I am a survivor of incest, teen pregnancy, emotional abuse and multiple family estrangements. It sent me to the edge of suicide but I stepped back and have been finding my way ever since. I have begun the healing process and now try to share with others in hopes of making sure no one feels alone in their pain. In “Scars” I address emotional scars, self-doubt and internal struggles.
What to make of scars,
so pitiful and weak.
Oh, physical scars,
how I envy you,
those of skin and bone.
You can be seen.
You scab over, heal,
pain ultimately subsides.
But oh, the scars of the heart,
they’re jagged, deep –
I’m amazed my heart still beats.
You’re hidden, unseen,
with pain that never quite
oh how you lie,
pretending to be healed
while cruelly laughing,
waiting to rip open,
to make me doubt the progress
I have made.
You shout, “Look at me!
Yes, I remember you well.
You remind me where I’ve been.
You helped make me who I am.
But you don’t own me anymore –
your time is past.
You are only a scar, not
my innermost being.
Though I’ve had anxiety for most of my life it’s not until the past 7-8 years that I’ve really begun to really suffer from it.
Four years ago was when it all really started for me, it was within this time that I became ever more isolated with anxiety taking its full control, from things like job interviews to daily walks into town I began to figure this is me this is how I am.
Along with this stress crept in too, again I figured this was just me being me.
From being overly stressed anxious/nervous in public places or even at home, this is the way life went for me for what seemed a lifetime.
Then at the beginning of this year I couldn’t handle the pressure being put on me anymore I quit job hunting, and for those months of doing gloriously nothing, it re-surged in probably its worst way, I gave in and started taking medication to handle it and am now on my third course of CBT this time intensive CBT and I can feel it starting to help and I started to realize there’s a light at the end of the tunnel.
In terms of perhaps not completely not getting rid of it but instead I picture myself facing the goblin with a shotgun and seriously wounding it (I look forward to this day and what a picture it will be!).
This is Lewis Bull saying I will not let this control the rest of my life!
I’m 23 years old, as child I had a moderate learning difficulty and went to a school for those who suffer from moderate to severe learning disabilities.
As my anxiety worsened I stopped attending family occasions (though I thought it was perfectly natural but instead later realised it was my anxiety), never have I indulged in typical teenage behaviour e.g. drinking or even just hanging out with friends instead I remained in anxiety imposed solitude.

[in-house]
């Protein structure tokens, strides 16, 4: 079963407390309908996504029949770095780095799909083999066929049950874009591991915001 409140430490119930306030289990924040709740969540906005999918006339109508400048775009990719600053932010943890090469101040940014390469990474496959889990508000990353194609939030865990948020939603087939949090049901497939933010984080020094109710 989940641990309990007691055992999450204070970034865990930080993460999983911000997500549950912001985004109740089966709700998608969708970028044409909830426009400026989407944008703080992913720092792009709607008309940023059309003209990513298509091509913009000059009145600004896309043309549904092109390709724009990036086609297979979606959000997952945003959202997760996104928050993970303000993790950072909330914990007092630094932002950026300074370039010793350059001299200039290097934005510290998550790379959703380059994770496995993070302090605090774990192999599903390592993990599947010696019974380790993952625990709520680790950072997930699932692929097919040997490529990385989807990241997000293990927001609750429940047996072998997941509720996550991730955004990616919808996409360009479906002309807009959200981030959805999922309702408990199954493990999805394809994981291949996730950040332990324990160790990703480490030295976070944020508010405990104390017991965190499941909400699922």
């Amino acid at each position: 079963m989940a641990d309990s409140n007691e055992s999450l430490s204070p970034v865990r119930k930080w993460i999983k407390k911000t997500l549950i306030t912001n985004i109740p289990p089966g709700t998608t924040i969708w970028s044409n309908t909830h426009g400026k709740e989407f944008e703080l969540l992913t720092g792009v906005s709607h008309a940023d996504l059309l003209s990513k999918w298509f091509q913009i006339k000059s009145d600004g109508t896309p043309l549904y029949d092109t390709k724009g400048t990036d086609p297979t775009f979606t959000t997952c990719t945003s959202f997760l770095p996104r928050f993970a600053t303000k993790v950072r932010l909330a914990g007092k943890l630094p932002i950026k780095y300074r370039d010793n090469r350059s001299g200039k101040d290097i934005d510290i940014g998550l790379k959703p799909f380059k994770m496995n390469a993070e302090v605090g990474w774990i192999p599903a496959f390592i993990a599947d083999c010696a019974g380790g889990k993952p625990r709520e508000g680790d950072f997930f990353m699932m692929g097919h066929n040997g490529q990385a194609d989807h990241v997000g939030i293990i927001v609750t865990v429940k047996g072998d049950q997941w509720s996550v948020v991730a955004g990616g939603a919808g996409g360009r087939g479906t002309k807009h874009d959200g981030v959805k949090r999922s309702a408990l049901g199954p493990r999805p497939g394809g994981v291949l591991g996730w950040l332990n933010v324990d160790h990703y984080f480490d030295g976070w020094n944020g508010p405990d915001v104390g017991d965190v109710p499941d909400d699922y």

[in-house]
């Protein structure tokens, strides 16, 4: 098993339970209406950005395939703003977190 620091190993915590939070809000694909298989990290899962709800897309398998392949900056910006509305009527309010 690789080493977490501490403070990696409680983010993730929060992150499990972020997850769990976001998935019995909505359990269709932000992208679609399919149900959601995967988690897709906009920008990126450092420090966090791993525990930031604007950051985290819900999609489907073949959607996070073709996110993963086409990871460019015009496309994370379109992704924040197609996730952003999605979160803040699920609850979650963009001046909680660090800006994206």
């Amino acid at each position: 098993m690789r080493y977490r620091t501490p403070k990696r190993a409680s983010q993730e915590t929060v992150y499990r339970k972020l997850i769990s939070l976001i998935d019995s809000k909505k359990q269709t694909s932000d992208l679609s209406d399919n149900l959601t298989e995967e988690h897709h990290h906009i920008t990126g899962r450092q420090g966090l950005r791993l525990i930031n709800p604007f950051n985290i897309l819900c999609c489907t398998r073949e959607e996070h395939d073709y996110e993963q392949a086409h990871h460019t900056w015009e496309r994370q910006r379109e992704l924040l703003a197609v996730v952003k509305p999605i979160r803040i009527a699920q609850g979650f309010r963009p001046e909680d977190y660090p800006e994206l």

After I finished 3 years of college, the first immediate thought was to find work, there in started my long battle with stress and anxiety, though I’ve always suffered from stress and anxiety it was in my later teenage years that it really became relevant, It was in the middle of this year that things started to change from seeing family who understand and sympathise with my issues and finding new friends who themselves suffer from anxiety and stress.
Ending the stigma against mental illness is a big part of my blogging. It is why I share my own diagnosis and feature other people’s stories of mental illness; it is why I co-host a separate blog, Letters to the Mind, where other people can post their stories of living with mental illness.
If you’ve been following my blog for over a year you know that we suffered a great loss to suicide in August of 2015, which lead to a poem about that loss, three articles, and the #ASKFORHELP poetry challenge. One of my firm beliefs, as someone with a mental illness, and as someone who has frequently felt there was no way out other than death, I believe that Isolation Kills! And the only way I know to end the isolation is to talk, share, and educate those around us so that the fear for mental illness and those with it alleviates and we can become embraced by the rest of the world.
I am sad to report that last month we lost another young person close to us to suicide, 14-year-old Nina. It breaks my heart and indeed makes me angry that we live in a world where children are not carefree, where they have enormous stresses and not enough support systems (or fear sharing their struggles) that the only way they can end their pain is through suicide.
Suicide changes the lives of 1 in 5 people. That stat alone means this is common. There is no reason whatsoever to justify families believing that struggles with suicidal thoughts, actions, successes or failures should be taboo and kept as “dirty little secrets.”
Yesterday I participated in our community’s Out of the Darkness walk hosted by the American Foundation for Suicide Prevention. I didn’t like being a part of the community, but it is a truth and my need to raise awareness to the prevalence of the problem is so much more important than my own personal comfort. I cried. I wasn’t alone though. Everyone there had lost someone or made attempts themselves. We formed a team in honor of Baily and Nina and raised several hundred dollars toward raising awareness, education, and the pursuit to end the stigma.
We all wore beads representing our loss. I wore four bead strands. Three for losses of friends/relatives and one for having attempted suicide myself. Once we began walking the tears subsided and the mission began. I will definitely do the walk again.
The first Out of the Darkness walk had 4000. Now a quarter of a million people walk! If you have lost someone or struggle with mental illness, or simply want to help raise awareness, WALK. And support those who walk. Thank you!